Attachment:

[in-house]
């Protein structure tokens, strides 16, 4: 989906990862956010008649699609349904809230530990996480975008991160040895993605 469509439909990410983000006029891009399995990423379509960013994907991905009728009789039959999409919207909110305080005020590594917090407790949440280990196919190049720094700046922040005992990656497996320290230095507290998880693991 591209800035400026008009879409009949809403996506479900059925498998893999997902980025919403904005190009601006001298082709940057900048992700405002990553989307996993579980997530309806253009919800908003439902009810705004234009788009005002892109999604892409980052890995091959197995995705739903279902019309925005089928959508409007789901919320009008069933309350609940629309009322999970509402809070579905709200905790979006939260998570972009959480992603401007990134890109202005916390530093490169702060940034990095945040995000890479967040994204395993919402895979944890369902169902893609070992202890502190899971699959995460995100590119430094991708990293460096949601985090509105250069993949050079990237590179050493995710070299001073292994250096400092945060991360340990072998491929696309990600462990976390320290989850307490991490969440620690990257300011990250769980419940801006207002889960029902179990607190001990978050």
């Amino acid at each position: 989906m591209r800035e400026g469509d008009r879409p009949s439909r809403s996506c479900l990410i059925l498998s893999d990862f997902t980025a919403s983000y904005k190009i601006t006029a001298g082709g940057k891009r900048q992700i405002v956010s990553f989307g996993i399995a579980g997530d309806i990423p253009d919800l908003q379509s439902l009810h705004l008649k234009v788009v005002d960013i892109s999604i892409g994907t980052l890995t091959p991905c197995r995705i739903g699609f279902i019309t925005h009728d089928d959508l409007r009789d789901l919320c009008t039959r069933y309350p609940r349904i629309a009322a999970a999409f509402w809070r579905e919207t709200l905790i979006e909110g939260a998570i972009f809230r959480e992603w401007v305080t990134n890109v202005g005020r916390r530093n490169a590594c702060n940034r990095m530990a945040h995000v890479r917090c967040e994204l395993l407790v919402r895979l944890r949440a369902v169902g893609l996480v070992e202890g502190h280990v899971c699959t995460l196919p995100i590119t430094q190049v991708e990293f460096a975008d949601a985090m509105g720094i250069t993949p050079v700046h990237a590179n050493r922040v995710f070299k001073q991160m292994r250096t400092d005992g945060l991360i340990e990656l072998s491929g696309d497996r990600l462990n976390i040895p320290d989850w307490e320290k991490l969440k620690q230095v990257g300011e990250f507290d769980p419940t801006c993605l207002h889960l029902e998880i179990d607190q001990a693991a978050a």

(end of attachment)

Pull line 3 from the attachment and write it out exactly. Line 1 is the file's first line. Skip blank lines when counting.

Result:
């Amino acid at each position: 989906m591209r800035e400026g469509d008009r879409p009949s439909r809403s996506c479900l990410i059925l498998s893999d990862f997902t980025a919403s983000y904005k190009i601006t006029a001298g082709g940057k891009r900048q992700i405002v956010s990553f989307g996993i399995a579980g997530d309806i990423p253009d919800l908003q379509s439902l009810h705004l008649k234009v788009v005002d960013i892109s999604i892409g994907t980052l890995t091959p991905c197995r995705i739903g699609f279902i019309t925005h009728d089928d959508l409007r009789d789901l919320c009008t039959r069933y309350p609940r349904i629309a009322a999970a999409f509402w809070r579905e919207t709200l905790i979006e909110g939260a998570i972009f809230r959480e992603w401007v305080t990134n890109v202005g005020r916390r530093n490169a590594c702060n940034r990095m530990a945040h995000v890479r917090c967040e994204l395993l407790v919402r895979l944890r949440a369902v169902g893609l996480v070992e202890g502190h280990v899971c699959t995460l196919p995100i590119t430094q190049v991708e990293f460096a975008d949601a985090m509105g720094i250069t993949p050079v700046h990237a590179n050493r922040v995710f070299k001073q991160m292994r250096t400092d005992g945060l991360i340990e990656l072998s491929g696309d497996r990600l462990n976390i040895p320290d989850w307490e320290k991490l969440k620690q230095v990257g300011e990250f507290d769980p419940t801006c993605l207002h889960l029902e998880i179990d607190q001990a693991a978050a």